Drawing on psychological and neurological studies that underscore how tightly people’s happiness and satisfaction are tied to performing hard work in the real world, Carr reveals something we already suspect: shifting our attention to computer screens can leave us disengaged and discontented. From nineteenth-century textile mills to the cockpits of modern jets, from the frozen hunting grounds of Inuit tribes to the sterile landscapes of GPS maps, “The Glass Cage” examines the personal as well as the economic consequences of our growing dependence on computers.

sltrib.com

Tuesday we’ll revisit this conversation from May:

Josh Hanagarne couldn't be invisible if he tried. Although he wouldn't officially be diagnosed with Tourette Syndrome until his freshman year of high school, Josh was six years old and onstage in a school Thanksgiving play when he first began exhibiting symptoms.

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By the time he was twenty, the young Mormon had reached his towering adult height of 6'7" when — while serving on a mission for the Church of Jesus Christ of Latter Day Saints — his Tourette's tics escalated to nightmarish levels. Determined to conquer his affliction, Josh underwent everything from quack remedies to lethargy-inducing drug regimes to Botox injections that paralyzed his vocal cords and left him voiceless for three years. Undeterred, Josh persevered to marry and earn a degree in Library Science. At last, an eccentric, autistic strongman — and former Air Force Tech Sergeant and guard at an Iraqi prison — taught Josh how to "throttle" his tics into submission through strength-training.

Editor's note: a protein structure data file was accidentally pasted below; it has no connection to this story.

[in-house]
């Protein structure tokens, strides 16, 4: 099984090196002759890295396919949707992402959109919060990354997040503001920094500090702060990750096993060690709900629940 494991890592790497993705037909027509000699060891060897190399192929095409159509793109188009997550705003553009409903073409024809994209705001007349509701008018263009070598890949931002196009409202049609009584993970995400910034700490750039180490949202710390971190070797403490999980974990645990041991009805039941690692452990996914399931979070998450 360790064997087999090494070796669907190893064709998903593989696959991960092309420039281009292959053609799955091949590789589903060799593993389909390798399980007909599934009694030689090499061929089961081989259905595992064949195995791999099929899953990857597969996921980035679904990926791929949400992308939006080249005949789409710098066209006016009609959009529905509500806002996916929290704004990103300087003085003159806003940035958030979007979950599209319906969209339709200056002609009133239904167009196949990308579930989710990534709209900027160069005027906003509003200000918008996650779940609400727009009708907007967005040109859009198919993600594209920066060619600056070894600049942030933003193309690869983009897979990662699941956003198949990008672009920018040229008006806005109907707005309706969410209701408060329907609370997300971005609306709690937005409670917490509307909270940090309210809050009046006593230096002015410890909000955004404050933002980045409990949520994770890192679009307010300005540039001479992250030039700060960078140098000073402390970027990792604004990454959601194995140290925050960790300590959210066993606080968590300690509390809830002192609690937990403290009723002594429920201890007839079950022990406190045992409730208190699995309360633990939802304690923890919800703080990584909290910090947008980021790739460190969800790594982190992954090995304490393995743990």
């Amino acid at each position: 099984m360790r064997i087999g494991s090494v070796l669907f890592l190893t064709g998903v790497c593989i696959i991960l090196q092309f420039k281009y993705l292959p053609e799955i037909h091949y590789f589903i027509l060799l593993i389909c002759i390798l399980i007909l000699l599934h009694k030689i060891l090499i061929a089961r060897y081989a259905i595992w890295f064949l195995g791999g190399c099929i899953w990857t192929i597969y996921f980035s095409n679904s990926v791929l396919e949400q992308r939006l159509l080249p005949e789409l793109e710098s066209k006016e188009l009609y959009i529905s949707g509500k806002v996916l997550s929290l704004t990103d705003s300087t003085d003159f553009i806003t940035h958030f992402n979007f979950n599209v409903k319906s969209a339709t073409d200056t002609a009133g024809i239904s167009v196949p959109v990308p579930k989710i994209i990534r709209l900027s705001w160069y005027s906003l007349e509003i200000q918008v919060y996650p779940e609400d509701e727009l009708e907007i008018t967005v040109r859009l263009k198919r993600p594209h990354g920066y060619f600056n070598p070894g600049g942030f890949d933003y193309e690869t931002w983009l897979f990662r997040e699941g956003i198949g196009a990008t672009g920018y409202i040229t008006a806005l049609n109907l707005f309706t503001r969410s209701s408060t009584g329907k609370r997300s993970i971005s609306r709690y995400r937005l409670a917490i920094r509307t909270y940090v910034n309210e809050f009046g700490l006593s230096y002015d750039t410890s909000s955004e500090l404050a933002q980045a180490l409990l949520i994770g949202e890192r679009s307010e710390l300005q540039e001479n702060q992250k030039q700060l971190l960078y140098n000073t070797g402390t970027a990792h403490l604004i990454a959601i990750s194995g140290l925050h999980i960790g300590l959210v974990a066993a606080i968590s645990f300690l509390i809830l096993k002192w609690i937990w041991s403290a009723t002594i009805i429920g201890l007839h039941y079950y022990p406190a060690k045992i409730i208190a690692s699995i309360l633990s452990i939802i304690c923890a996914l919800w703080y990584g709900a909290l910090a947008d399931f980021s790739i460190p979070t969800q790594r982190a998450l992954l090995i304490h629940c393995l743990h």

teamrubiconusa.org

Russell Honore came to national attention when, as a U.S. Army Lt. General, he was assigned to lead the Department of Defense’s Joint Task-Force Katrina. The hurricane hit on Monday, August 29, 2005, and he was put in charge of overseeing the federal emergency response on Tuesday at 10:00 p.m. By the time he arrived on Wednesday morning thousands of people were stranded on roof tops and in attics and more than 16,000 people were at the Superdome along with a similar number at the Ernest N. Morial Convention Center, according to Honore.

General Honore gained a reputation as a straight-talking no-nonsense leader who got things done and was called the”Category 5 General” and that “John Wayne dude.” He served 37 years in the military and supported the Department of Defense’s response to several hurricanes including Hurricane Floyd in 1999 and Lili in 2002. Now retired from the army, he says his current mission is to help build a culture of preparedness in families and communities. His books include “Leadership in the New Normal” and “Survival: How Being Prepared Can Keep You and Your Family Safe.” He is currently a senior scientist with The Gallup Organization, where he is working on developing questions to determine levels of preparedness. He is also an active public speaker and regular contributor to CNN where he is often interviewed on topics related to disaster preparedness.